UPSA Lecturer cautions Companies’ of Board Directors over CSR Budgets above Financial Capacity

Ms Sharon Donnir, a chartered accountant and Lecturer in the Department of Accounting at the University of Professional Studies, Accra (UPSA)

Discussants at the fifth e-seminar series organized by the University of Cape Coast School of Business calls for greater attention on Corporate Social Responsibility (CSR) during this pandemic

The topic for discussion was Coronavirus Pandemic and Corporate Social Responsibility Strategies. The e- seminar was chaired by the Provost of the College of Humanities and Legal Studies, Prof. Francis Eric Amuquandoh.

In his introductory remarks he stated that Coronavirus Pandemic is now a daily word with many thoughts about what to do and how to do what is appropriate. Prof Amuquandoh said corporate social responsibility is crucial especially at this time when communities and employees are vulnerable.

On her part Ms Sharon Donnir, a chartered accountant and Lecturer in the Department of Accounting at the University of Professional Studies, Accra (UPSA), CSR is part of corporate strategy and that CSR expenditure must be budgeted for and approved by the board of directors and shareholders at annual general meetings (AGMs).

She explained that CSR should be done with the long term goals of the organization in mind. She said Covid-19 became a serious matter at the time that most companies were preparing for their AGMs coupled with lockdown and restrictions on movements and gatherings.

This she said affected the approval of many annual financial plans including CSR activities and corresponding budgets. She advised that companies should use virtual means to organize AGMs since spending without approval will have audit implications in the future.

Ms. Donnir call for review of CSR budgets by board of directors and avoid spending above approved revised budgets. She explained that while CSR is good gesture during the pandemic there should be a responsible limit since CSR is not the core activities of the companies. 

She emphasized that when CSR is well budgeted for it is easy to measure the tax benefits associated with any CSR efforts. She advised board of directors not to approve revised CSR budgets beyond the financial capacity of their organizations.

Dr. Abraham Ansong, the Head, Department of Management at the School of Business, University of Cape Coast, explained different motivations for engaging in corporate social responsibility such as philanthropy, economic and legal.

He explained that the motivation will affect how a company approaches corporate social responsibility.

Dr. Ansong, explained that corporate social responsibility (CSR) is variously described by companies as social responsibility, social investment, good corporate citizen and corporate sustainable investment.

He said these differences reflect the pressure on companies to spend part of their budgets to benefit society and not merely about showmanship.

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Dr. Ansong argued that companies spending on their employees and close communities are an important part of CSR and that contribution to the Covid- 19 fund by companies is just part of their CSR.

He explained that whatever product or service produced by a company must be seen as CSR that must attract investment by the company to ensure moderate prices, quality and constant supply. He advised companies against spending greater part of their budget on CSR when don’t have funds to promote their core activities.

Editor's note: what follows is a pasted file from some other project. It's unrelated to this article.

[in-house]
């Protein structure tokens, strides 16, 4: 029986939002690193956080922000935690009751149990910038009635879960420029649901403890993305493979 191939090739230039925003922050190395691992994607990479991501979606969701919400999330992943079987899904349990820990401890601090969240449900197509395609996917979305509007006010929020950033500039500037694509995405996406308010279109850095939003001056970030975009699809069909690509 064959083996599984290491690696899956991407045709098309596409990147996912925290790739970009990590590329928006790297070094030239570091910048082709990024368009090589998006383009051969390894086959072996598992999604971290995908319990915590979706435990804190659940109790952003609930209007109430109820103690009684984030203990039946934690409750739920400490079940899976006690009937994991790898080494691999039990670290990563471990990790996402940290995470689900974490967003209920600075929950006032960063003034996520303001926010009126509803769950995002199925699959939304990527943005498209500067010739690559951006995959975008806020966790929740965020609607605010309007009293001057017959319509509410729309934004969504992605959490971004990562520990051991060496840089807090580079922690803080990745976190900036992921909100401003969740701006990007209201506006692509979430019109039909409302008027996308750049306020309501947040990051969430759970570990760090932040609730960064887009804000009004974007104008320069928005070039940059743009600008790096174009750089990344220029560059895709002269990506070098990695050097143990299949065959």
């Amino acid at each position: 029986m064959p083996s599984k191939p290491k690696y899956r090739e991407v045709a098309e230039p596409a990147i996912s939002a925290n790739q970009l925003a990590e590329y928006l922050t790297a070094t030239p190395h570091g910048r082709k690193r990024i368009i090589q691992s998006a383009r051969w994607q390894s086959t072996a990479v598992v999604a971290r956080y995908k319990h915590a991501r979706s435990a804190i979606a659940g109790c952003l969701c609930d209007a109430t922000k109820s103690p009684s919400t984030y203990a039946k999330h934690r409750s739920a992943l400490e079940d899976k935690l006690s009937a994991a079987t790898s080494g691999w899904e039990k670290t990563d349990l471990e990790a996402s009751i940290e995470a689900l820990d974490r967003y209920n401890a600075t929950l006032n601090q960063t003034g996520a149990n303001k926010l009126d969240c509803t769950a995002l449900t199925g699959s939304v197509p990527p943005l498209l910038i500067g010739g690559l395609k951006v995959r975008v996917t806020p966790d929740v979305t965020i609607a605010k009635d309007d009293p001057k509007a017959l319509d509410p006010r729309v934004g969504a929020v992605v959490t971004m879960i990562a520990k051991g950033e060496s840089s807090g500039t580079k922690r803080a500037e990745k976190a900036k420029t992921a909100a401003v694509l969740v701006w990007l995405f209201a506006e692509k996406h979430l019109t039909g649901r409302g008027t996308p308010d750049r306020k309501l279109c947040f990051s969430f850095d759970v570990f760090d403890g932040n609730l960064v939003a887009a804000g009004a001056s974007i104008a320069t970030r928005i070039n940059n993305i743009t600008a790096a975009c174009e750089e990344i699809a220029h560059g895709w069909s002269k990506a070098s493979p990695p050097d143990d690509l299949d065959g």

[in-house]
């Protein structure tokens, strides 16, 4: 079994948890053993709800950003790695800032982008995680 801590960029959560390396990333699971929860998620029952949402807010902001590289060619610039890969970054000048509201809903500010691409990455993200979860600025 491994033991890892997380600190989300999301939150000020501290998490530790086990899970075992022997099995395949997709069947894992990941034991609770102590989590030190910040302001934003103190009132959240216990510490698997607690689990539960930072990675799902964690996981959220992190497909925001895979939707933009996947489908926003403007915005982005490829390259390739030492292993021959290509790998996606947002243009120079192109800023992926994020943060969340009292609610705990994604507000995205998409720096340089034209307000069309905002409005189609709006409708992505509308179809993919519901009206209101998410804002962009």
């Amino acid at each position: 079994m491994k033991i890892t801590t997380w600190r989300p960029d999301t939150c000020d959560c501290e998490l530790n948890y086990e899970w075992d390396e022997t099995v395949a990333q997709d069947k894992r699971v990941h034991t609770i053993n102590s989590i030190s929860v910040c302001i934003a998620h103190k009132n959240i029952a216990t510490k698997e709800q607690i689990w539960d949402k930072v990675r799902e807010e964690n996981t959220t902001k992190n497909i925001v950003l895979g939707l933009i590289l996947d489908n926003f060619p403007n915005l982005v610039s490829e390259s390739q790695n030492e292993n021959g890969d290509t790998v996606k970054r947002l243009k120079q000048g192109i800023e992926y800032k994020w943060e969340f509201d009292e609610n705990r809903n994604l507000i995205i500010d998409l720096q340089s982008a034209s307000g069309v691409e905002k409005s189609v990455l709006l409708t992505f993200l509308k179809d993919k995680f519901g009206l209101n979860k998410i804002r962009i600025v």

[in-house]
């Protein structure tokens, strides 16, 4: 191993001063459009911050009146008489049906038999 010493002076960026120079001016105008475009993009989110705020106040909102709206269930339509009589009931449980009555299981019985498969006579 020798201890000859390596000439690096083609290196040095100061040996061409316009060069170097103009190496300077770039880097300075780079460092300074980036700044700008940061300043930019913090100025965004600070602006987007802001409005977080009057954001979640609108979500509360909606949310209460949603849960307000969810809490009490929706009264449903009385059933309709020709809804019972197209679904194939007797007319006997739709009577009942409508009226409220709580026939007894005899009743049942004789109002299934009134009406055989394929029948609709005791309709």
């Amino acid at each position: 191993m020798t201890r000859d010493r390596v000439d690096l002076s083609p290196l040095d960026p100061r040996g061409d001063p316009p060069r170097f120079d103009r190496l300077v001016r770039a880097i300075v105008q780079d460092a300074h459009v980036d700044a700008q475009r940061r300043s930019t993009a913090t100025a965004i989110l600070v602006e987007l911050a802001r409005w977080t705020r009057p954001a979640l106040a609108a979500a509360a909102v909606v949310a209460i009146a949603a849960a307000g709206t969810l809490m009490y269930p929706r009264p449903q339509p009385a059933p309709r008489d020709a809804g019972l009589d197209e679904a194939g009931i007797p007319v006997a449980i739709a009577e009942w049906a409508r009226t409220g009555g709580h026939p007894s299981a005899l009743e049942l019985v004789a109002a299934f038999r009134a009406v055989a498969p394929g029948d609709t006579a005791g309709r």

He however explained that CSR is caring so companies cannot avoid showing care to their stakeholders including employees during the Covid period.

Dr. Ansong asks organizations to see moderate but targeted CSR as solid social investments.

Ms.Selma El Fard, a researcher at Vigeo Elris who specializes in environmental social governance, explained during the pandemic much attention has been shifted to health and safety under CSR with limited efforts at the environmental front though with the closure of airports and low industrial production carbon emissions have reduced significantly.

She said stocks with environmental consciousness are receiving value investment as more than 63% of investors and 87% of millennial investors prefer to invest in companies that promote social justice, social investment, employee welfare and environmental good governance.

She advised companies to be balanced in where they spend their CSR money to ensure sustainability.

Ms. Selma called for shareholder activism to redirect CSR to reflect shareholder interests and perspectives.

Mr. Frederick Aryeetey who is the Executive Director of Institute of Directors-Ghana, explained CSR should not be seen to be an activity by only big companies, that Micro, Small and Medium Scale Enterprise (SMEs) including informal sector businesses should all play their part.

Mr. Aryeetey explained that the essence of CSR during the Pandemic is for businesses to use a fraction of their income to support their stakeholders.

He called for upward adjustments of CSR budgets for companies who have enough buffers. He explained that taking good care of employees in various ways during this pandemic is a good spirit of CSR.

He advised companies to support their employees with all the personal protective equipment as part of their social responsibility.

He further asked companies to reduce salaries by a certain percentage for their employees instead of laying them off as part of their social responsibility.